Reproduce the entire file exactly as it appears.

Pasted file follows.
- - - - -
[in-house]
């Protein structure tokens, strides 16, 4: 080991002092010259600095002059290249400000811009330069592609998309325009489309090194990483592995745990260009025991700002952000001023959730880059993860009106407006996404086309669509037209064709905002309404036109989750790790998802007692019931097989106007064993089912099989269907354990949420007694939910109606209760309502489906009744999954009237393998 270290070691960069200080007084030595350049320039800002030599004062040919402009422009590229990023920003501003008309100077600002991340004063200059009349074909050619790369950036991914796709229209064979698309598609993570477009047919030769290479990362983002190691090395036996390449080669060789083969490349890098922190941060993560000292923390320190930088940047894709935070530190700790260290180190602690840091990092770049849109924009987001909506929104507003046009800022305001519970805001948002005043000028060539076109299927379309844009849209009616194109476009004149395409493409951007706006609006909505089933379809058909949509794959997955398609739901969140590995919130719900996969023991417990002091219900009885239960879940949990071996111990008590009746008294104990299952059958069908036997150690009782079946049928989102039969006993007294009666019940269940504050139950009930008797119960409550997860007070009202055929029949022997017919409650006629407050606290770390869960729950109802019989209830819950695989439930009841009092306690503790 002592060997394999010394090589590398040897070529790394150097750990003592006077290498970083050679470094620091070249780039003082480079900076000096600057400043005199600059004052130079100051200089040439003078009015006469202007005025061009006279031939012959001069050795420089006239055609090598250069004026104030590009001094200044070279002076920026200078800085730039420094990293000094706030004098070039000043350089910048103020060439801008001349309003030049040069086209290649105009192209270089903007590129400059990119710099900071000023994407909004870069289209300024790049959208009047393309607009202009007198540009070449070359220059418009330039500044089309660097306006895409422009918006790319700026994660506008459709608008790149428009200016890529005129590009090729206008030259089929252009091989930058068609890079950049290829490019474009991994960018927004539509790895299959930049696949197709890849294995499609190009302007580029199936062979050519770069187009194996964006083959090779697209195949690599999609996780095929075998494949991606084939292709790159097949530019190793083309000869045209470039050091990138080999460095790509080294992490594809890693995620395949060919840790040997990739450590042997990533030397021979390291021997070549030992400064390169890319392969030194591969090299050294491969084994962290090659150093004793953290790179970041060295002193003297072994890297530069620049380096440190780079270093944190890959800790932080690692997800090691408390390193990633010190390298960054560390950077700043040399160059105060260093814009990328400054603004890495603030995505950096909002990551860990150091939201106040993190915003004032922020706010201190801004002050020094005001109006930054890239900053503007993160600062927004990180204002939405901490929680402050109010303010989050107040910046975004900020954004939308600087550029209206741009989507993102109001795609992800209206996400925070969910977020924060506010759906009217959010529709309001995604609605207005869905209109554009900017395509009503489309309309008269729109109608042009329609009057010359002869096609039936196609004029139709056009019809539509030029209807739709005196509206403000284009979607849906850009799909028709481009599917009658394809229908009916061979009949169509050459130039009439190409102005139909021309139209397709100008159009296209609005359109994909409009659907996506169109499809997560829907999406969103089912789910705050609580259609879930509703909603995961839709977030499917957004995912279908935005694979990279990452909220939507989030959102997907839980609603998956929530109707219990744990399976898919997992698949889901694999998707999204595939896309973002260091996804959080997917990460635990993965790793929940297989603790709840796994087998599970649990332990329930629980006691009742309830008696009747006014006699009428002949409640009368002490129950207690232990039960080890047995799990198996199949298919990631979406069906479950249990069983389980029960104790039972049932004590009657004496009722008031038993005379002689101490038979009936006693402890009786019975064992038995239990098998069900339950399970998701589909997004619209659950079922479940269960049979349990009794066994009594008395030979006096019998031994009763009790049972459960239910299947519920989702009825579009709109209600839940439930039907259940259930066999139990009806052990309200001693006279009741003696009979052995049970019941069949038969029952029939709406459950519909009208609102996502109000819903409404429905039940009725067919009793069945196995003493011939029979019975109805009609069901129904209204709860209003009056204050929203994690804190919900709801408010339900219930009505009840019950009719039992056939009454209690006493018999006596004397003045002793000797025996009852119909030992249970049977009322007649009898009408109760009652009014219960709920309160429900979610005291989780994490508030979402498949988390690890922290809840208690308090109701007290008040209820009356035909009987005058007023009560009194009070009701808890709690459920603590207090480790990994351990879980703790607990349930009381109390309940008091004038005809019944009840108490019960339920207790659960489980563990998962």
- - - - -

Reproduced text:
[in-house]
């Protein structure tokens, strides 16, 4: 080991002092010259600095002059290249400000811009330069592609998309325009489309090194990483592995745990260009025991700002952000001023959730880059993860009106407006996404086309669509037209064709905002309404036109989750790790998802007692019931097989106007064993089912099989269907354990949420007694939910109606209760309502489906009744999954009237393998 270290070691960069200080007084030595350049320039800002030599004062040919402009422009590229990023920003501003008309100077600002991340004063200059009349074909050619790369950036991914796709229209064979698309598609993570477009047919030769290479990362983002190691090395036996390449080669060789083969490349890098922190941060993560000292923390320190930088940047894709935070530190700790260290180190602690840091990092770049849109924009987001909506929104507003046009800022305001519970805001948002005043000028060539076109299927379309844009849209009616194109476009004149395409493409951007706006609006909505089933379809058909949509794959997955398609739901969140590995919130719900996969023991417990002091219900009885239960879940949990071996111990008590009746008294104990299952059958069908036997150690009782079946049928989102039969006993007294009666019940269940504050139950009930008797119960409550997860007070009202055929029949022997017919409650006629407050606290770390869960729950109802019989209830819950695989439930009841009092306690503790 002592060997394999010394090589590398040897070529790394150097750990003592006077290498970083050679470094620091070249780039003082480079900076000096600057400043005199600059004052130079100051200089040439003078009015006469202007005025061009006279031939012959001069050795420089006239055609090598250069004026104030590009001094200044070279002076920026200078800085730039420094990293000094706030004098070039000043350089910048103020060439801008001349309003030049040069086209290649105009192209270089903007590129400059990119710099900071000023994407909004870069289209300024790049959208009047393309607009202009007198540009070449070359220059418009330039500044089309660097306006895409422009918006790319700026994660506008459709608008790149428009200016890529005129590009090729206008030259089929252009091989930058068609890079950049290829490019474009991994960018927004539509790895299959930049696949197709890849294995499609190009302007580029199936062979050519770069187009194996964006083959090779697209195949690599999609996780095929075998494949991606084939292709790159097949530019190793083309000869045209470039050091990138080999460095790509080294992490594809890693995620395949060919840790040997990739450590042997990533030397021979390291021997070549030992400064390169890319392969030194591969090299050294491969084994962290090659150093004793953290790179970041060295002193003297072994890297530069620049380096440190780079270093944190890959800790932080690692997800090691408390390193990633010190390298960054560390950077700043040399160059105060260093814009990328400054603004890495603030995505950096909002990551860990150091939201106040993190915003004032922020706010201190801004002050020094005001109006930054890239900053503007993160600062927004990180204002939405901490929680402050109010303010989050107040910046975004900020954004939308600087550029209206741009989507993102109001795609992800209206996400925070969910977020924060506010759906009217959010529709309001995604609605207005869905209109554009900017395509009503489309309309008269729109109608042009329609009057010359002869096609039936196609004029139709056009019809539509030029209807739709005196509206403000284009979607849906850009799909028709481009599917009658394809229908009916061979009949169509050459130039009439190409102005139909021309139209397709100008159009296209609005359109994909409009659907996506169109499809997560829907999406969103089912789910705050609580259609879930509703909603995961839709977030499917957004995912279908935005694979990279990452909220939507989030959102997907839980609603998956929530109707219990744990399976898919997992698949889901694999998707999204595939896309973002260091996804959080997917990460635990993965790793929940297989603790709840796994087998599970649990332990329930629980006691009742309830008696009747006014006699009428002949409640009368002490129950207690232990039960080890047995799990198996199949298919990631979406069906479950249990069983389980029960104790039972049932004590009657004496009722008031038993005379002689101490038979009936006693402890009786019975064992038995239990098998069900339950399970998701589909997004619209659950079922479940269960049979349990009794066994009594008395030979006096019998031994009763009790049972459960239910299947519920989702009825579009709109209600839940439930039907259940259930066999139990009806052990309200001693006279009741003696009979052995049970019941069949038969029952029939709406459950519909009208609102996502109000819903409404429905039940009725067919009793069945196995003493011939029979019975109805009609069901129904209204709860209003009056204050929203994690804190919900709801408010339900219930009505009840019950009719039992056939009454209690006493018999006596004397003045002793000797025996009852119909030992249970049977009322007649009898009408109760009652009014219960709920309160429900979610005291989780994490508030979402498949988390690890922290809840208690308090109701007290008040209820009356035909009987005058007023009560009194009070009701808890709690459920603590207090480790990994351990879980703790607990349930009381109390309940008091004038005809019944009840108490019960339920207790659960489980563990998962």